From a leadership perspective
There is great value in situation analysis and visioning when it comes to corporate leadership (Young. ) Visioning I think is one of the most useful frameworks to conduct any business project within. Without proper vision, the tasks at hand can become busywork and not promote the future of the business. It can also become a part of the negative leadership model of coercion (Rowe. ) An example of how to use the model of visioning as opposed to the negative framework of coercion is to sit down with your employees and discuss openly how you see the direction of the company moving forward.
Ask for their input on how they can help move the vision forward, and assign tasks accordingly within the spirit of teamwork rather than coercion and busywork. Money and time are valuable commodities, and can be used well and also within a productive, cohesive work environment when visioning not coercion is the model in place. References: Rowe, W. G. (2007). Cases in Leadership. Thousand Oaks, CA: SAGE Publications. Young, M. (2008). Leadership – Value of Situation Analysis and Visioning. Retrieved March 29, 2009 from IT World: http://www. itworld. com/business/55273/leadership-value-situation-analysis-and-visioning.
2) As you think about the writings of Drucker, Kotter, and Bennis, how would you describe their “macro” contributions to the literature and the field? How would you describe their “micro contributions to the literature and the field? Drucker, Kotter, and Bennis all made macro and micro contributions to both the leadership literature and field (Rowe. ) Drucker’s contributions were especially publicized, even after his death (Sullivan. ) His work influenced great leaders such as Winston Churchill, and his macro contribution related to corporations. Perhaps his micro contribution was teaching college students.
Kotter’s macro contribution was the concept that organizations need people who can play two major roles – leading and managing (Rowe. ) A micro contribution Kotter made was the general, though not entirely brand new, idea that organizations as a whole are poorly led. Bennis’ micro contribution was perhaps the most publicized – that bureaucracies are dying (Rowe. ) Considering nearly 50 years later that bureaucracy is still alive and well, this really doesn’t fit the model of a macro contribution. His transformational leadership model was the most accurate and thus macro contribution that he made to both literature and the field.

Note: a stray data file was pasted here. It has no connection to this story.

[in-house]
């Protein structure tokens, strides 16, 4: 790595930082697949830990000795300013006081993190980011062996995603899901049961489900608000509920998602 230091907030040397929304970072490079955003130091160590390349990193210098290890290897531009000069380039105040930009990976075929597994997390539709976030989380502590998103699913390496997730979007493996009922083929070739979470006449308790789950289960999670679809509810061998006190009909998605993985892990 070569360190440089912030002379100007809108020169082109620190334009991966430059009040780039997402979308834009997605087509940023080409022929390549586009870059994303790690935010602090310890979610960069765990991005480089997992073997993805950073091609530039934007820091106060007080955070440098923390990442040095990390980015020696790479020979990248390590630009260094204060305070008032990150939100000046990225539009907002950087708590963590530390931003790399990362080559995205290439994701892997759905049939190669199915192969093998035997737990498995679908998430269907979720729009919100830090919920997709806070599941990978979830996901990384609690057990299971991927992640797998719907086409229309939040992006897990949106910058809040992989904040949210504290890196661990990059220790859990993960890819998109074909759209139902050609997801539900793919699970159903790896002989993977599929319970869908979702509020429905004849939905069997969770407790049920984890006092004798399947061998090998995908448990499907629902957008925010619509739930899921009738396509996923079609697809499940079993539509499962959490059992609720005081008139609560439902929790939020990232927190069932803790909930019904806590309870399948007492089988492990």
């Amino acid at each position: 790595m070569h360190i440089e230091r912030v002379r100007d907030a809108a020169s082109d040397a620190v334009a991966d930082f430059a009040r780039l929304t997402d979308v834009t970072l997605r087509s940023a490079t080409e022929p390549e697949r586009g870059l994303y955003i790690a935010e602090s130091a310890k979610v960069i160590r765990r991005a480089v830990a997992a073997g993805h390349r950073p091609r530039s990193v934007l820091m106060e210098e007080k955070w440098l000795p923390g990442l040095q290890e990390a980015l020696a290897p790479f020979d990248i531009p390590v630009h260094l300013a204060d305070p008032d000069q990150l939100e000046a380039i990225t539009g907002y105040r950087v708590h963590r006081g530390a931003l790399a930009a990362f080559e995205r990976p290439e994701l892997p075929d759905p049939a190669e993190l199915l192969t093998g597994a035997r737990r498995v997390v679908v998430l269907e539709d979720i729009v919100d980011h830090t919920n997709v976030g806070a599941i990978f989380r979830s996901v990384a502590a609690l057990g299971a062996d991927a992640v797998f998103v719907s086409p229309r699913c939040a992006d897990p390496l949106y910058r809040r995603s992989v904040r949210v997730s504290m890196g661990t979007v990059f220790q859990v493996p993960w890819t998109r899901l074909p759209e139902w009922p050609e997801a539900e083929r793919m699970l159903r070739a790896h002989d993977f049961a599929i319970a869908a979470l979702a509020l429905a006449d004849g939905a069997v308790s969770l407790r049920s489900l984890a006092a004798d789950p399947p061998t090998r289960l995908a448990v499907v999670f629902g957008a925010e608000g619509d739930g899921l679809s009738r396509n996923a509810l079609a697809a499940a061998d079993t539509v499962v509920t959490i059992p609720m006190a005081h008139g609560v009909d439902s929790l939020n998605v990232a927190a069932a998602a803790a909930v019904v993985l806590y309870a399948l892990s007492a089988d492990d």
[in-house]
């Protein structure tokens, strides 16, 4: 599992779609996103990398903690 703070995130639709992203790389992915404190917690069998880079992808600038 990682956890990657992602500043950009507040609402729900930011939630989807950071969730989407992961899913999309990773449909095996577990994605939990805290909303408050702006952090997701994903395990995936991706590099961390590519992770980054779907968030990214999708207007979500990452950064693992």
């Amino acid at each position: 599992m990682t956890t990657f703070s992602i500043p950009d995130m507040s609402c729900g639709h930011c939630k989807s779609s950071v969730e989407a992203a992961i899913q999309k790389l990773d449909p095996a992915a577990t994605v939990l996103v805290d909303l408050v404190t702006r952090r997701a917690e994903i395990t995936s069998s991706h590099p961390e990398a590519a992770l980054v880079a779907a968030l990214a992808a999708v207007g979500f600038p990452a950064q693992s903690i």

References: Rowe, W. G. (2007). Cases in Leadership. Thousand Oaks, CA: SAGE Publications. Sullivan, P. (2005). Management Visionary Peter Ducker Dies. Retrieved March 29, 2009 from The Washington Post: http://www. washingtonpost. com/wp-dyn/content/article/2005/11/11/ar2005111101938. html. 3) Badaracco states that “when quiet leaders face a problem entwined with complexities, they work patiently and persistently to get a grasp of what they know, what they need to learn, and whose help they require . . . (they) drill down into complex problems.
” Cite an example of how your decision to or failure to “drill down” impacted the outcome of a specific situation. What lesson(s) did you learn and what counsel can you provide to your colleagues? Quiet leaders faced with complex problems tend to ask for help after trying to resolve the issue on their own. This is the sign of a true leader that wants to set an example for others in many cases, though it can be slightly manipulative and a form of charismatic leadership (Northouse. ) My decision to drill down a major problem into a series of less complex ones was helpful when I worked at an internship and we were not getting our deadlines met.